I am a nerd.
I love to learn.  Since I was young, I've woken up with a desire to learn everyday.  This desire will never fade.  If I am old and in a nursing home, I will want something new to discover.  I don't know if scientists have discovered the "nerd gene" yet, but my "nerdiness" may be partially genetic.  My mom loves to learn, and my dad is a nerd in ways I don't know how to explain.  Grandpa Jay (on my dad's side) loved to tell witty puns.  I have obviously received my sarcastic, witty sense of humor from him.  I once had a discussion with a few friends about the difference between a nerd and a geek.  If you wonder, a nerd is really intelligent and studious, while a geek typically has a specialty such as a computer geek or anime geek.  If that isn't nerdy enough for you, I don't know what is.  I enjoy being a nerd.  It makes life so much more interesting.  I wouldn't know what to do with my life if I wasn't at least a little bit nerdy.  And plus, nerds are "in."

I want to speak foreign languages with incredible fluency.
Everyone knows.  Different languages are awesome.  Some people say, "Why doesn't everyone just speak English?"  That statement makes me so angry.  The beauty of life is that everyone is different.  Learning another language is not just knowledge.  By saying you want to learn a foreign language, you have already signed yourself up for a first-class ticket to discovery.  As I am writing about in my symposium for College Composition, learning about other cultures broadens your perspective.

I was born without arms and legs.
If you don't know me, I am sure this is a pretty shocking statement.  However, is true.  Nobody but God knows why this is.  I believe that I have a purpose on this Earth to inspire some people.  If I make a difference in one person's life, I have done well.  I am a part of an organization called Nebraska Youth Leadership Council.  This is a government-funded group of youth leaders who self-advocate for themselves and others with disabilities.  The group leader, Kristi Berst, was surprised of my anxiety about making friends in college, because she has only known me as an extremely outgoing, bubbly girl.  NYLC is the group where I feel totally "me."

At the Senior Seminar my school had yesterday, I was given a list to pick out good words to describe myself.  From a list of 126 words, I chose these:
Adaptable, Ambitious, Attentive, Capable, Communicator, Compassion, Conscious, Considerate, Cooperative, Creative, Curious, Determined, Disciplined, Empathetic, Energetic, Ethical, Fairness, Faithful, Flexible, Friendly, Generosity, Happy, Honest, Independent, Integrity, Intelligent, Interested, Joyful, Leading, Logical, Listener, Loving, Loyal, Nurturing, Open-minded, Optimism, Peaceful, Planner, Poised, Polite, Practical, Proactive, Problem-Solver, Reliable, Responsible, Sincere, Spiritual, Strong, Trusting, Trustworthy, Vibrant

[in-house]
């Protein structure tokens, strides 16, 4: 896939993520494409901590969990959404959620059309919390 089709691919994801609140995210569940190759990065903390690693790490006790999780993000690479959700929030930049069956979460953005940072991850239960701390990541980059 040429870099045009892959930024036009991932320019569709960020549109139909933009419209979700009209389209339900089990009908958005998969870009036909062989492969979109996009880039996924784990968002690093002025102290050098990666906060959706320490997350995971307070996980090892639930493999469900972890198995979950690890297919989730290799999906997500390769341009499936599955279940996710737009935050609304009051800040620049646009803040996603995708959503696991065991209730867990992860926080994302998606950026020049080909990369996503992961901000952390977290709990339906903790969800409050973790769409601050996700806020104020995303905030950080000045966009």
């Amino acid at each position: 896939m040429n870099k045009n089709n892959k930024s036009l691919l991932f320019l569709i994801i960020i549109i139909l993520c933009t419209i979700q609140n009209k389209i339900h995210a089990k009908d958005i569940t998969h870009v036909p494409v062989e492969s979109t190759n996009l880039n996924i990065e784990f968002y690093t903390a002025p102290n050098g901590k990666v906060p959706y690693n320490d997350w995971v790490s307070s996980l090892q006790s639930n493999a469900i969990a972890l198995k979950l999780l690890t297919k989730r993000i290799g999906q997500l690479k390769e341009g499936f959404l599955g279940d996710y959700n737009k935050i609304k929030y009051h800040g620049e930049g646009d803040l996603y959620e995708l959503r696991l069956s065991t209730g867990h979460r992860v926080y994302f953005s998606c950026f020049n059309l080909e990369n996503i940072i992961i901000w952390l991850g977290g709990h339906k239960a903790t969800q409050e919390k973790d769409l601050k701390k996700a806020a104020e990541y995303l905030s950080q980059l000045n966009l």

I am supposed to put a picture up of my family tradition, but my mom ate the Easter egg before I could take a picture of it, so enjoy this nice picture of an Easter egg that someone else dyed. :)

This is a segment I took from an essay I wrote about what the song "Firework" by Katy Perry means to me.

“Firework” was my theme song "per se" when I went to Portland, Michigan to be a cheerleader for their Homecoming in 2011. When I arrived in my Portland hotel room, there was a sign with the various lyrics from “Firework.” That was probably the first time I realized what an empowering song it was. “Maybe you're reason why all the doors are closed / So you could open one that leads you to the perfect road.” This describes how I feel about Portland. Maybe the reason that I didn’t make the cheerleading squad in my hometown, Aurora was because I had better things coming my way. God had bigger plans for me. I think that standing up for myself in that situation could have opened some eyes about people with disabilities. At the very least, I planted a seed in some minds. At “Cheer for Julia,” a cheerleading competition created in my honor this year in Portland, I said that I was very thankful for the hardships I had to go through, because without them, I wouldn’t have met some of my best friends and my sweet coach.“If you only knew what the future holds / After a hurricane comes a rainbow.” These were the lyrics right before I went up into “Julia’s Pyramid,” a stunt which had the senior cheer team members lifting me up in the middle of two other flyers being lifted. That moment was a life-changing experience. I was flying. I consciously tried to remember every single second. The ambiance. My constant smile. The roaring crowd. My mom crying. I was filled with fear and joy. It was only about an hour before when I was told that the squad had this planned in their routine. It made me feel overjoyed when the entire Portland student body gave me a standing ovation. “You just gotta ignite the light and let it shine / Just own the night like the 4th of July / 'Cause baby you're a firework / Come on, show 'em what you're worth / Make 'em go, oh, oh, oh / As you shoot across the sky.”